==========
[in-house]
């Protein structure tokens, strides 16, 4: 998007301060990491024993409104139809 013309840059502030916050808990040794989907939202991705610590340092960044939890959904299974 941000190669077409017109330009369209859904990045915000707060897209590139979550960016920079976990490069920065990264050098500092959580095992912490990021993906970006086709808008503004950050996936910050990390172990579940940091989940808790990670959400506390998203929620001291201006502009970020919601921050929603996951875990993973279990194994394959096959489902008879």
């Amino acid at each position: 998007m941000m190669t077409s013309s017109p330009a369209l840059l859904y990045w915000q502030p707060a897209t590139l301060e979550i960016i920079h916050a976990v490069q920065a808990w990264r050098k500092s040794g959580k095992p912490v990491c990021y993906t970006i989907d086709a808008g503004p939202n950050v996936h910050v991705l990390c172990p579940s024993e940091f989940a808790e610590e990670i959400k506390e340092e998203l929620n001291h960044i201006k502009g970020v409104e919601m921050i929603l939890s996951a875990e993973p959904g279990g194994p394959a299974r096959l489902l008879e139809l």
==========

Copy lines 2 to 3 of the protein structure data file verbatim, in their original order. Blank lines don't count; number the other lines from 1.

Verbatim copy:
């Protein structure tokens, strides 16, 4: 998007301060990491024993409104139809 013309840059502030916050808990040794989907939202991705610590340092960044939890959904299974 941000190669077409017109330009369209859904990045915000707060897209590139979550960016920079976990490069920065990264050098500092959580095992912490990021993906970006086709808008503004950050996936910050990390172990579940940091989940808790990670959400506390998203929620001291201006502009970020919601921050929603996951875990993973279990194994394959096959489902008879």
């Amino acid at each position: 998007m941000m190669t077409s013309s017109p330009a369209l840059l859904y990045w915000q502030p707060a897209t590139l301060e979550i960016i920079h916050a976990v490069q920065a808990w990264r050098k500092s040794g959580k095992p912490v990491c990021y993906t970006i989907d086709a808008g503004p939202n950050v996936h910050v991705l990390c172990p579940s024993e940091f989940a808790e610590e990670i959400k506390e340092e998203l929620n001291h960044i201006k502009g970020v409104e919601m921050i929603l939890s996951a875990e993973p959904g279990g194994p394959a299974r096959l489902l008879e139809l």